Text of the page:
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Arizona tests show Ford's autonomous vehicles can operate in complete darkness

Ford has demonstrated the capability of its Fusion Hybrid autonomous research vehicles to perform beyond the limits of human drivers, by driving in pitch-black darkness on a winding track using only lidar and 3D maps.

Driving in pitch black at Ford’s Arizona Proving Ground (APG) marked the next step on the company’s journey to delivering fully autonomous vehicles to customers around the globe. The company sees this as an important development, in that it shows that even without cameras, which rely on light, the lidar system, working in conjunction with the car’s virtual driver software, is robust enough to steer flawlessly around winding roads. Although it is ideal to have all three modes of sensors, radar, cameras and lidar, working simultaneously, the latter can function independently on roads without lights. Night-time driving is not easy for humans, as has been shown by National Highway Traffic Safety Administration (NHTSA) data, which found the passenger vehicle occupant fatality rate during dark hours to be about three times higher than the daytime rate.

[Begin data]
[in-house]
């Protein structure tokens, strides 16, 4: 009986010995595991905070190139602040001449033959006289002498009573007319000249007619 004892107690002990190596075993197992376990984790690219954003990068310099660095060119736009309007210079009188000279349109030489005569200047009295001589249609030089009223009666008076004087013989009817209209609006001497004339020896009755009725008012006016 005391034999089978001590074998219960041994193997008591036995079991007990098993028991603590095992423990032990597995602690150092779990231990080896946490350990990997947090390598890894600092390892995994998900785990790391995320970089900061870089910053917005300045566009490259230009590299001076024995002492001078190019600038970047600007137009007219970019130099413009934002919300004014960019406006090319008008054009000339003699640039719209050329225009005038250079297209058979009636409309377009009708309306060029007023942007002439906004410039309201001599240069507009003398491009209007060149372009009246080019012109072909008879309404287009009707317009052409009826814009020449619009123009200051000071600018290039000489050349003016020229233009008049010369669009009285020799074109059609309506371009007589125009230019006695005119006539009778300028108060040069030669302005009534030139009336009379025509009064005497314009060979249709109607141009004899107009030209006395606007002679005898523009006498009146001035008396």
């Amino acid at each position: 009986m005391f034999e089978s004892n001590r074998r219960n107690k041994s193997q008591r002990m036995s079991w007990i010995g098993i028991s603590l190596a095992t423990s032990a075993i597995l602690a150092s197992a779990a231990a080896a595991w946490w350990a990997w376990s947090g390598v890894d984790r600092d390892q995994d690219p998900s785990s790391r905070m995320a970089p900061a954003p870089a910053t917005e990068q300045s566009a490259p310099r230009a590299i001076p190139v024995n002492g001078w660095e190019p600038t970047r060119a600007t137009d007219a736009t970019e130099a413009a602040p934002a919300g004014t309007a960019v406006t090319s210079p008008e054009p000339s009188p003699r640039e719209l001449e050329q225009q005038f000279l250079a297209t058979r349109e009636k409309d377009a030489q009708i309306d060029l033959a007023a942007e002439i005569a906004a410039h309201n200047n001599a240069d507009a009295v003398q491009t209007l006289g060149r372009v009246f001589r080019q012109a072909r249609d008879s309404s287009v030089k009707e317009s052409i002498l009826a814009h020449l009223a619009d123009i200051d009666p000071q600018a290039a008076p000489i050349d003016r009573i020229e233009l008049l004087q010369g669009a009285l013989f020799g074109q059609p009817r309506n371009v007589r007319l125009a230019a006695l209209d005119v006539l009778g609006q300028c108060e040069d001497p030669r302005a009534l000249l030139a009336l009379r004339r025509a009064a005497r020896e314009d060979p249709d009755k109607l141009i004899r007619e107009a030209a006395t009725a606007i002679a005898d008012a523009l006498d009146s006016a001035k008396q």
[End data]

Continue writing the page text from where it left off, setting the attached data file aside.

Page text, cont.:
To navigate in the dark, Ford’s self-driving cars use high-resolution 3D maps, complete with information about the road, road markings, geography, topography and landmarks, such as signs, buildings and trees. The vehicle uses lidar to pinpoint itself on the map in real time, with the Velodyne sensors shooting out 2.8 million laser pulses a second to precisely scan the surrounding environment. Additional data from radar gets fused with the lidar scans to complete the full sensing capability of the autonomous vehicle. For the Arizona tests, Ford engineers monitored the Fusion from inside and outside the vehicle using night-vision goggles, which allowed them to see the lidar doing its job, in the form of a grid of infrared laser beams projected around the vehicle as it drove past.

“Thanks to lidar, the test cars aren’t reliant on the sun shining, nor cameras detecting painted white lines on the asphalt,” said Jim McBride, Ford’s technical leader for autonomous vehicles. “In fact, lidar allows autonomous cars to drive just as well in the dark as they do in the light of day.”

Wayne Williams, a Ford research scientist and engineer who took part in the testing, commented, “Inside the car, I could feel it moving, but when I looked out the window, I only saw darkness. As I rode in the back seat, I was following the car’s progression in real time using computer monitoring. Sure enough, it stayed precisely on track along those winding roads.”

To see a video of Ford testing an autonomous car in complete darkness click here.

The latest research from around the world will be presented at the Autonomous Vehicle Test & Development Symposium. Click here to register.

April 12, 2016

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